Bangkok (AsiaNews/Agencies) - Unfettered economic growth and unchecked mass tourism are endangering Asia's architectural treasures, which could vanish in a few years, a report by the Global Heritage Fund (GHF) warns. To illustrate the situation, the latter has released a list of ten sites that are threatened; they range from a Buddhist monastery in Afghanistan, where a powerless international community witnessed the Taliban wantonly destroy the Buddhas of Bamiyan in March 2001, to an ancient city in China. Established in 2002 in California, the GHF chose the sites that are most in danger of "irreparable loss and destruction."
"These 10 sites represent merely a fragment of the endangered treasures across Asia and the rest of the developing world," GHF executive director Jeff Morgan said in presenting the report.
The main danger comes from economic growth, which has brought hordes of tourists, but also lawlessness and warfare.
"Heritage is being dramatically undervalued. Thus, the reinvestment and the focus on heritage is lacking today," Morgan said, warning that the endangered sites were doomed without quick help.
"We're going to lose them on our watch in the next 10 years."
The ruins of Ayutthaya (pictured), the ancient capital of Siam (today's Thailand), is one of the sites most at risk.
Declared by the United Nations Educational, Scientific and Cultural Organisation (UNESCO) as a world heritage in 1991, it suffered greatly in last year's great flood, which damaged 158 historic monuments.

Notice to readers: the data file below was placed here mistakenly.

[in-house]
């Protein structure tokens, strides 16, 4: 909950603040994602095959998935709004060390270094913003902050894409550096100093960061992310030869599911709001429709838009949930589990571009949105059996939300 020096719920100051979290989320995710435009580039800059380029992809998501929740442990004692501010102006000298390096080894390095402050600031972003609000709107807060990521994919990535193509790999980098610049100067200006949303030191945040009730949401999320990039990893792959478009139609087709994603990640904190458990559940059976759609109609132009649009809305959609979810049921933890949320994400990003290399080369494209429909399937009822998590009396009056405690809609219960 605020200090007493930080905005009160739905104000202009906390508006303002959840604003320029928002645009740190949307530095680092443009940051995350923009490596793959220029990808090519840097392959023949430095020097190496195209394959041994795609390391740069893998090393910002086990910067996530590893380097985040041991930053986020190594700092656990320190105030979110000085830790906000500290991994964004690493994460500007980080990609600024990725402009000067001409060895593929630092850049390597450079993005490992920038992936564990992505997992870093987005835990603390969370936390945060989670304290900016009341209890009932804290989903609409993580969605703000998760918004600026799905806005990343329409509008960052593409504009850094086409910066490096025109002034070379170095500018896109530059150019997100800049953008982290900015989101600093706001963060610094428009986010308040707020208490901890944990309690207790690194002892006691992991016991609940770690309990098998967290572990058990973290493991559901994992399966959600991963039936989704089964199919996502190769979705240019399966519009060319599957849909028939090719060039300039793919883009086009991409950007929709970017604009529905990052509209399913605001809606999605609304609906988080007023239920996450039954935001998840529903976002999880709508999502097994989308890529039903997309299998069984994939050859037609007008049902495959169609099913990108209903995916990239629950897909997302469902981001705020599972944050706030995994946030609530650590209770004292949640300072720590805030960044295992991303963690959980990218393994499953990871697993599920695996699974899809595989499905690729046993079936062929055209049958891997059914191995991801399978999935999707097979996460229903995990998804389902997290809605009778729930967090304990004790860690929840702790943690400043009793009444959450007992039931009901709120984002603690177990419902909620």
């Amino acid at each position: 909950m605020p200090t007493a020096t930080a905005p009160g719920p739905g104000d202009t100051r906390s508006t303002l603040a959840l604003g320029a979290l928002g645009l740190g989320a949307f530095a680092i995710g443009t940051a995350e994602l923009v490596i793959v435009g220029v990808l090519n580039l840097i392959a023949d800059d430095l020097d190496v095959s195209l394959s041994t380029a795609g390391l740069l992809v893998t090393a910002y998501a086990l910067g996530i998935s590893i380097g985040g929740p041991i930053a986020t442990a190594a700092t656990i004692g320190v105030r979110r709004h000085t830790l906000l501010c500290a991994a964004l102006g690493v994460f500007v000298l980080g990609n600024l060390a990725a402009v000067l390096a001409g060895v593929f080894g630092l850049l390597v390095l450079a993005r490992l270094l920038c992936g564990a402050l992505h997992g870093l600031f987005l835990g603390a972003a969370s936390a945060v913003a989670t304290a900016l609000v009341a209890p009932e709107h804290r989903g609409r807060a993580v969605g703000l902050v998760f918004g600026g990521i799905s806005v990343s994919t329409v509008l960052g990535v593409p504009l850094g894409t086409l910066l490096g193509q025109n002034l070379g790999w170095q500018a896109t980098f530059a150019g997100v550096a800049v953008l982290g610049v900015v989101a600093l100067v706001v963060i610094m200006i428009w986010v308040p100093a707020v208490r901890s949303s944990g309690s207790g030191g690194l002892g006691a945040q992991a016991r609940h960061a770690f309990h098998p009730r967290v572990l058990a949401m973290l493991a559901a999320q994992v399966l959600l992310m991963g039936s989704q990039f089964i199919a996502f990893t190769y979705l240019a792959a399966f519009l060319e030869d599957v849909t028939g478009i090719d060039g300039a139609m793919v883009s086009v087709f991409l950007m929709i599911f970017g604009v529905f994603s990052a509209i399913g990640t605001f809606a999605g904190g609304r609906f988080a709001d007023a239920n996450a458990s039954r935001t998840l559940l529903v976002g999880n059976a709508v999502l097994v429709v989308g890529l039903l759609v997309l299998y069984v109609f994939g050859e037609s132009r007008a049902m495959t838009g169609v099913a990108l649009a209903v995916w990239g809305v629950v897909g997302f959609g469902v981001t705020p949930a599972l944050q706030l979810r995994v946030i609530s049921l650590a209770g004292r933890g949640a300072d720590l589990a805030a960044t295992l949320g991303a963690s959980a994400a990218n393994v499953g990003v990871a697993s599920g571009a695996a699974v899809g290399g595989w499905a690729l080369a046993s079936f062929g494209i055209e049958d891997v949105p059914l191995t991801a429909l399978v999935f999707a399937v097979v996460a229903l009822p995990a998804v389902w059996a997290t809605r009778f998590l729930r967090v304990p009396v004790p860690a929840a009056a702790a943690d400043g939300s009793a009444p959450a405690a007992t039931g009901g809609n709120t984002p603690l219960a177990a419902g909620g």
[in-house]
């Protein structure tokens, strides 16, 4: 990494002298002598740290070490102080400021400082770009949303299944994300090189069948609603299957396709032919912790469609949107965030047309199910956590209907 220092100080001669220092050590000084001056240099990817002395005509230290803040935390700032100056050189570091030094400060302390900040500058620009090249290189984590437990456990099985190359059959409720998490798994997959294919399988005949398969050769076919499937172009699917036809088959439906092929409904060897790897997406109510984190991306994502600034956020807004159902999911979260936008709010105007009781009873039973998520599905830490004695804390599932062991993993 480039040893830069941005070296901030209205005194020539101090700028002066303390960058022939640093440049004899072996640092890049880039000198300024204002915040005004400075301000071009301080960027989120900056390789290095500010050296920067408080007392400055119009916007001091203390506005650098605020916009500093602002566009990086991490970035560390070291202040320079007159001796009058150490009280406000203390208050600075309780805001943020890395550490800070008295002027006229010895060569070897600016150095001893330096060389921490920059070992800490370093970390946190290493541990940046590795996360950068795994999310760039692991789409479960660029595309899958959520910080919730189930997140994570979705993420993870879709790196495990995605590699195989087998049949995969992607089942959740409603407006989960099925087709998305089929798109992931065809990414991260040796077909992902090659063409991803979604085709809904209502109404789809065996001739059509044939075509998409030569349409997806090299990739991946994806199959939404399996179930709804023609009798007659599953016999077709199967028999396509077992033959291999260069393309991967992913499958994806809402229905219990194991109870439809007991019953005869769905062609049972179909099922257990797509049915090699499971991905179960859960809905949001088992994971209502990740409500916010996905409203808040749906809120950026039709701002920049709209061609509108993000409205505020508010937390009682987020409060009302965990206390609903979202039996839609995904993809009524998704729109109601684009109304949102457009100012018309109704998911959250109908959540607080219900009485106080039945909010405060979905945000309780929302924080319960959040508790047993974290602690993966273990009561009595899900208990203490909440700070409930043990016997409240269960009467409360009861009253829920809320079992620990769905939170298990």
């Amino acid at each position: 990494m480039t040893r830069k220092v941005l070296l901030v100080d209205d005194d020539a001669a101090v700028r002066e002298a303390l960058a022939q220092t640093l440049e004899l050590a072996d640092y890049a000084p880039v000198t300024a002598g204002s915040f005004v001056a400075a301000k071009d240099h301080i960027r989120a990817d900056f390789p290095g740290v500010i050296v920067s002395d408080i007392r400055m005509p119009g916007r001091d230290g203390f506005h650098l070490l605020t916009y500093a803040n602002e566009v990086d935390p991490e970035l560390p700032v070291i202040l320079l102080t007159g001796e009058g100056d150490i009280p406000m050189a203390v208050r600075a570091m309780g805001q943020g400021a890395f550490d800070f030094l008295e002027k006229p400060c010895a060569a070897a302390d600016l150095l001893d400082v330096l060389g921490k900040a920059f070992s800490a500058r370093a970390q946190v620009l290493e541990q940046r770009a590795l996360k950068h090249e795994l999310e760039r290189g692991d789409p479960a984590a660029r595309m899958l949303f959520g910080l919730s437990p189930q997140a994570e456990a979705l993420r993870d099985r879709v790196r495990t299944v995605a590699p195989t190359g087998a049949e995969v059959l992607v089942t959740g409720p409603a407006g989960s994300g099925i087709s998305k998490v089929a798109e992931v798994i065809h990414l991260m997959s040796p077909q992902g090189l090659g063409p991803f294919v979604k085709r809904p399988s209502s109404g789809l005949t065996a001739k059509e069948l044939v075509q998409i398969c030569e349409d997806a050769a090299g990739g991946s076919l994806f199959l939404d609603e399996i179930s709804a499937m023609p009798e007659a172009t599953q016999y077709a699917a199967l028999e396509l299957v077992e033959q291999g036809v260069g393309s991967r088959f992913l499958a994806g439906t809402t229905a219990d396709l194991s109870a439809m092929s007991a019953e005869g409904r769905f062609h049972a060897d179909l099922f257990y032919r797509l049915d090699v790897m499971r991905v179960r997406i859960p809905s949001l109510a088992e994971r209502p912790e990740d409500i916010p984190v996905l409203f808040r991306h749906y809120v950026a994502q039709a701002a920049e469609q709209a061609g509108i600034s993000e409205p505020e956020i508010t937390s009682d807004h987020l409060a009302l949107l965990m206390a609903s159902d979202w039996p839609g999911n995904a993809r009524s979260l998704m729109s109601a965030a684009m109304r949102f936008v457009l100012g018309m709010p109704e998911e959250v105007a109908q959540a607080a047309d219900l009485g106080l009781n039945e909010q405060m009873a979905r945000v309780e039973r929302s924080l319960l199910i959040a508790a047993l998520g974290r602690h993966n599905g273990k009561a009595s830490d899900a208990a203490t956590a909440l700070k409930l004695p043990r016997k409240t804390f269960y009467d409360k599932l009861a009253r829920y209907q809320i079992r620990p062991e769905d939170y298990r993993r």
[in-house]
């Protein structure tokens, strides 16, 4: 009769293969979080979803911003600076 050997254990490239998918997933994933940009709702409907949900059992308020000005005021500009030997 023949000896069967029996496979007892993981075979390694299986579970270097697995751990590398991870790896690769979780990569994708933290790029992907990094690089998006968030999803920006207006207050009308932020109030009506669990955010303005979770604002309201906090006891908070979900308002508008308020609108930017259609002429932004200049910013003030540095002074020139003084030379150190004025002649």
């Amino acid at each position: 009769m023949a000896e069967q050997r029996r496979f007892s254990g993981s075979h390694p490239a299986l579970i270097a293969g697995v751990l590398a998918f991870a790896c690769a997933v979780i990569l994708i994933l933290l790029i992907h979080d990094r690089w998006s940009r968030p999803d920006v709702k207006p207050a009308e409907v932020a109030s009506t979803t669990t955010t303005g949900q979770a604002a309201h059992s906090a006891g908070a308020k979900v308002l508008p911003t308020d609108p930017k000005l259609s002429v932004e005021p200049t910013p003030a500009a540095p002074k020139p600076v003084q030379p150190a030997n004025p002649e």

The Thai government does not have the means or the will to invest the resources experts deem necessary for the site's restoration. At the same time, the historic city has come under threat from vendors and urban development. This had raised concerns that the site might be removed from the UNESCO World Heritage list.
The top 10 endangered sites, according to the Global Heritage Fund, are:
1. Ayutthaya in Thailand, a former Siamese capital known as the 'Venice of the East'.
2. Fort Santiago in the Philippines.
3. Kashgar, one of the last preserved Silk Road cities in China.
4. Mahasthangarh, one of South Asia's earliest archaeological sites in Bangladesh.
5. Mes Aynak, an Afghan Buddhist monastery complex on the Silk Road.
6. Myauk-U, capital of the first Arakanese kingdom in Myanmar.
7. Plain of Jars, a mysterious megalithic site in Laos.
8. Preah Vihear, a Khmer architectural masterpiece in Cambodia.
9. Rakhigarhi, one of the biggest, ancient Indus civilization sites in India.
10. Taxila, an ancient economic crossroads in Pakistan.